Obama Faces Staff Turnover as Second Term Unfolds

Loss of key aides presents challenges to the second-term president.

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President Barack Obama meets with senior advisers in the Oval Office, Dec. 29, 2012.
President Barack Obama meets with advisers in the Oval Office, Dec. 29, 2012.

The turnover within President Obama's "A-Team" at the White House is about average for second terms in recent years, but only one third of his top advisers have decided to stay in their jobs, creating some potential liabilities for the future, according to a new study.

"As President Obama begins his second term, less than one-third of his original team will be occupying their initial positions," says political scientist Kathryn Dunn Tenpas of the Brookings Institution, who conducted the study.

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"Staff departures affect White House operations—loss of institutional memory, costs imposed when rehiring and orienting the new people, disappearance of networking contacts and relationships on [Capitol] Hill and in the Washington community—to name a few.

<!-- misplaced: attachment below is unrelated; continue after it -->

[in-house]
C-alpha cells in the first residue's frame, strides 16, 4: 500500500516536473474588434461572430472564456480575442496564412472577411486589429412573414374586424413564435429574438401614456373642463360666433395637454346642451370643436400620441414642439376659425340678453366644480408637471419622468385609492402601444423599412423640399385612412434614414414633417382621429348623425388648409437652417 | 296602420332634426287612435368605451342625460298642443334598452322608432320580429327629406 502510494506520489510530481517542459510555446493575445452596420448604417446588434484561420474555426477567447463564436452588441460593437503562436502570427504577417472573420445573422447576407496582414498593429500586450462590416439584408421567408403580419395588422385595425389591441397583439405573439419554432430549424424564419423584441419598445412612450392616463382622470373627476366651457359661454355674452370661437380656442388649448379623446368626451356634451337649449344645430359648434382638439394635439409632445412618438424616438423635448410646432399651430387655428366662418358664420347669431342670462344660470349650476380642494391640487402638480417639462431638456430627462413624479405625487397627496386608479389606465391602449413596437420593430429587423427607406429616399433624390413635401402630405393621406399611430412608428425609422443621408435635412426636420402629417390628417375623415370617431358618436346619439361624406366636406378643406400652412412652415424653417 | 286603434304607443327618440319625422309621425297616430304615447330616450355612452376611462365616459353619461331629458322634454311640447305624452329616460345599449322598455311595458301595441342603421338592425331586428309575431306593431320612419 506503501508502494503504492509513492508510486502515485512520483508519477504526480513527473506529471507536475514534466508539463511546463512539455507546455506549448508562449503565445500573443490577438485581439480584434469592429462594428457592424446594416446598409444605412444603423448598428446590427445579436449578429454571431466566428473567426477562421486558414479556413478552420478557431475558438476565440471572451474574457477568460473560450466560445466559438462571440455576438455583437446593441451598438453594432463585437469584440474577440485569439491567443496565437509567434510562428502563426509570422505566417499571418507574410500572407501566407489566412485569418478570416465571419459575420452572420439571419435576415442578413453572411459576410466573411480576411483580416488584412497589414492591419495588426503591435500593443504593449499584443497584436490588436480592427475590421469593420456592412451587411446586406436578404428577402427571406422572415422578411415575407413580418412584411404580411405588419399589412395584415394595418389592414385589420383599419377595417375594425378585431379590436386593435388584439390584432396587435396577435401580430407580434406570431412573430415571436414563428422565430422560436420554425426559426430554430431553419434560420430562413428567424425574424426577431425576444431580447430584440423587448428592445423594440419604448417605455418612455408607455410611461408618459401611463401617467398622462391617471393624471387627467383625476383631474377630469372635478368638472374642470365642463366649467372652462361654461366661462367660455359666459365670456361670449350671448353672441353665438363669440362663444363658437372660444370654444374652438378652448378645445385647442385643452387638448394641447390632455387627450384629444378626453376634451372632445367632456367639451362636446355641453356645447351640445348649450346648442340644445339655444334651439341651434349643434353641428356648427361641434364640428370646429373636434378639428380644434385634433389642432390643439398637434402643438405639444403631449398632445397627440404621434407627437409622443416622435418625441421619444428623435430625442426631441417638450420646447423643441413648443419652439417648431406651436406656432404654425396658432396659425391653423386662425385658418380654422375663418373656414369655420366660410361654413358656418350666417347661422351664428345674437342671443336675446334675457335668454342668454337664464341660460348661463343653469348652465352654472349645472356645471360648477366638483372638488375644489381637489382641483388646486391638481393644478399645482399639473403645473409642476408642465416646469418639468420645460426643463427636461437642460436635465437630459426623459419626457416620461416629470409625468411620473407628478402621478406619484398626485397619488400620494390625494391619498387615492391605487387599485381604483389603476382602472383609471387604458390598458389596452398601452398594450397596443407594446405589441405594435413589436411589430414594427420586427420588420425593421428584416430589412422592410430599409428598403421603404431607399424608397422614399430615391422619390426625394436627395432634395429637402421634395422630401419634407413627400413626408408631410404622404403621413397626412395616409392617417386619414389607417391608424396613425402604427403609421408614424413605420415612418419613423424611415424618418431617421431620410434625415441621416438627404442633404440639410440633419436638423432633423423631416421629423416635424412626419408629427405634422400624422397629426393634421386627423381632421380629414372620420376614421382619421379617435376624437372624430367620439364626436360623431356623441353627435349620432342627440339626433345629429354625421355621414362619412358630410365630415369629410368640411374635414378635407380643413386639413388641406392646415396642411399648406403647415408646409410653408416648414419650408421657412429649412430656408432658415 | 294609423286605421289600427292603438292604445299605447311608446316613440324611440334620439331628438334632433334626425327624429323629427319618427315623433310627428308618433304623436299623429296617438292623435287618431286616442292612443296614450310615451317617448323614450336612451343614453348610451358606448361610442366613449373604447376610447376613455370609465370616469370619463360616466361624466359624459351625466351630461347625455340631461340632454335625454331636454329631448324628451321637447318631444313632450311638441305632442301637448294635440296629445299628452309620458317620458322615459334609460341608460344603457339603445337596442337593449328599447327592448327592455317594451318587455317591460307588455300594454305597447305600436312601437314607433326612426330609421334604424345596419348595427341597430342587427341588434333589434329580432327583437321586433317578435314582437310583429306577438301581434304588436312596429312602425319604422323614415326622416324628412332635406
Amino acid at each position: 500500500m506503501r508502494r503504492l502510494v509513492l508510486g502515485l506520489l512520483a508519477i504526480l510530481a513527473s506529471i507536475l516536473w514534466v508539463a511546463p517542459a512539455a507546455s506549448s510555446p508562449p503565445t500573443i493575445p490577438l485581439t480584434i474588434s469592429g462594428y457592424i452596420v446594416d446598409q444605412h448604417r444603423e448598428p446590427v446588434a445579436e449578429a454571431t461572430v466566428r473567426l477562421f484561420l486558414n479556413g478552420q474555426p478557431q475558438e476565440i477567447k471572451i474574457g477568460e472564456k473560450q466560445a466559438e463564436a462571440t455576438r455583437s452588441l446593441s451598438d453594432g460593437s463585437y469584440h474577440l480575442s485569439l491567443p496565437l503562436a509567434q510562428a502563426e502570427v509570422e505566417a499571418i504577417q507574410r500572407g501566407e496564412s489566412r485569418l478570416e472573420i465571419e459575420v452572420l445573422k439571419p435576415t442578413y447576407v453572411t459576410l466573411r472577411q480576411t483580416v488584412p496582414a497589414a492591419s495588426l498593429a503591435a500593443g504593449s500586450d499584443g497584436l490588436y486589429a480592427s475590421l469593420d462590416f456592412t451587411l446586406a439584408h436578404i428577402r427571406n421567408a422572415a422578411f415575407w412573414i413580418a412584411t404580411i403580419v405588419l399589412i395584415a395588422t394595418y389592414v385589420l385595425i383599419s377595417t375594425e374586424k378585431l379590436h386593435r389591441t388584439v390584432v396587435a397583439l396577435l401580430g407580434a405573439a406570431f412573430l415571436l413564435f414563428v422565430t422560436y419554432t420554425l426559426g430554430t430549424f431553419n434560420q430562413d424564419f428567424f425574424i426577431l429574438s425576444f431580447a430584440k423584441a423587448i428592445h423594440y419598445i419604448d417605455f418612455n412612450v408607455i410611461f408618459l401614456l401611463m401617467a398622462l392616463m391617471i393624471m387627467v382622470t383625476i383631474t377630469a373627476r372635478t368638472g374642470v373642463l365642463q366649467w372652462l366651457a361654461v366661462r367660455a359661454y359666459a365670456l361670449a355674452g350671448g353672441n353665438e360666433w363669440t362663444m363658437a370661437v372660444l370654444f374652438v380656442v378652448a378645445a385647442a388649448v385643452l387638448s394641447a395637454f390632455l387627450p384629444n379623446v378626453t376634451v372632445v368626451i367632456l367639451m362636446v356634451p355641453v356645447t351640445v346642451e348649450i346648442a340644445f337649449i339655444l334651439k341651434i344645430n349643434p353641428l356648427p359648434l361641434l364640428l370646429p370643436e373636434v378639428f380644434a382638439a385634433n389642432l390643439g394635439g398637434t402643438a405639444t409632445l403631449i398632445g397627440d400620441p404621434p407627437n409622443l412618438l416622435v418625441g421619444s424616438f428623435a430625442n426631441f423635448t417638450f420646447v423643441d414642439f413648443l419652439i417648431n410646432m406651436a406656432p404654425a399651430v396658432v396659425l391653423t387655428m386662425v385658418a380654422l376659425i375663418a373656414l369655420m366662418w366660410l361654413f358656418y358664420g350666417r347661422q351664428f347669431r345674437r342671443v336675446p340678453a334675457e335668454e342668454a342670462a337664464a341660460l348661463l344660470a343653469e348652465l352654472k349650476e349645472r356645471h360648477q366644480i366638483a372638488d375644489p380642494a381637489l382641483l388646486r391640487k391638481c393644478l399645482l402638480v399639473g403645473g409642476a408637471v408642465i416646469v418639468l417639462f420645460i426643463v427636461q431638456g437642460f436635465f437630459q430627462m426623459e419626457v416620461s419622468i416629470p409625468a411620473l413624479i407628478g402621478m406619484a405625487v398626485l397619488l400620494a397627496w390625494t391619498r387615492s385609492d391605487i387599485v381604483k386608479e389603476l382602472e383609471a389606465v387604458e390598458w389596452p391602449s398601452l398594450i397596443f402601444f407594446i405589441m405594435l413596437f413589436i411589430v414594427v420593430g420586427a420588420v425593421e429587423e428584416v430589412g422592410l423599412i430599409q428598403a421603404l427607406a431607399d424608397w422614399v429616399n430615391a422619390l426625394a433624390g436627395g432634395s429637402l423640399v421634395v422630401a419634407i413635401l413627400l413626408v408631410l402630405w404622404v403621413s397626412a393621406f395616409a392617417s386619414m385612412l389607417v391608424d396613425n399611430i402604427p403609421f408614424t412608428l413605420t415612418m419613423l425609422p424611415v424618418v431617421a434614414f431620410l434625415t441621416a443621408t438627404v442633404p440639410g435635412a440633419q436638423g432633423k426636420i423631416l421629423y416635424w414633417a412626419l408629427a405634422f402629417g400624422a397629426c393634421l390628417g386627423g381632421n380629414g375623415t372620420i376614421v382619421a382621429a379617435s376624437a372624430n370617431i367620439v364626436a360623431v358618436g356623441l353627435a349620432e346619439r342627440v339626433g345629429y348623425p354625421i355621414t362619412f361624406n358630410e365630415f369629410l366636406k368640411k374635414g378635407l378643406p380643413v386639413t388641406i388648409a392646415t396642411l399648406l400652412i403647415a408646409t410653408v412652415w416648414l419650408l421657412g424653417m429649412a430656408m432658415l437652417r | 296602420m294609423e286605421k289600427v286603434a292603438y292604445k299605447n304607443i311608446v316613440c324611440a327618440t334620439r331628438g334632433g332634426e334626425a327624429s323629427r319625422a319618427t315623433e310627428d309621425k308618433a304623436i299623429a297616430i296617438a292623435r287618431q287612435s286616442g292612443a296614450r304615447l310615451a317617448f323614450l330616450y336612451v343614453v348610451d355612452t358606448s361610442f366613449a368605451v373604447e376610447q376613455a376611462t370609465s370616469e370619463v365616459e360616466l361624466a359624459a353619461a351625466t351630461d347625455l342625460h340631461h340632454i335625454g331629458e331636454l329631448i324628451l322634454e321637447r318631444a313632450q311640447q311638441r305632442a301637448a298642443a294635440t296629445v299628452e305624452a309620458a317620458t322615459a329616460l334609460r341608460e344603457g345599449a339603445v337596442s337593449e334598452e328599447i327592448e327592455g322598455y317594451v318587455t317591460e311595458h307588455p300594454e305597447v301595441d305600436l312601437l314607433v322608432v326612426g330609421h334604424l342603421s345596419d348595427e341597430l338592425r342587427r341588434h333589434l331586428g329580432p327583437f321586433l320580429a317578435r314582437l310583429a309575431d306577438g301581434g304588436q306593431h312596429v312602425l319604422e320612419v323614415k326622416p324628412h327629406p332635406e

"Complicating matters further, second terms are never easy as presidents tend to overplay their hand at the start and political capital diminishes rapidly as Congress increasingly perceives the president as a lame duck."

President Barack Obama meets with senior advisers in the Oval Office, Dec. 29, 2012.
President Barack Obama meets with advisers in the Oval Office, Dec. 29, 2012.

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But Tenpas also sees a positive side, acknowledging that a second term "provides an opportunity for the president to reinvigorate his team with new ideas, new blood, and a new level of enthusiasm."

Among the top Obama aides who left their jobs recently were White House Chief of Staff Jack Lew and senior adviser David Plouffe.

Ken Walsh covers the White House and politics for U.S. News. He writes the daily blog "Ken Walsh's Washington" for usnews.com, and is the author of "The Presidency" column for the U.S. News Weekly. He can be reached at kwalsh@usnews.com and followed on Facebook and Twitter.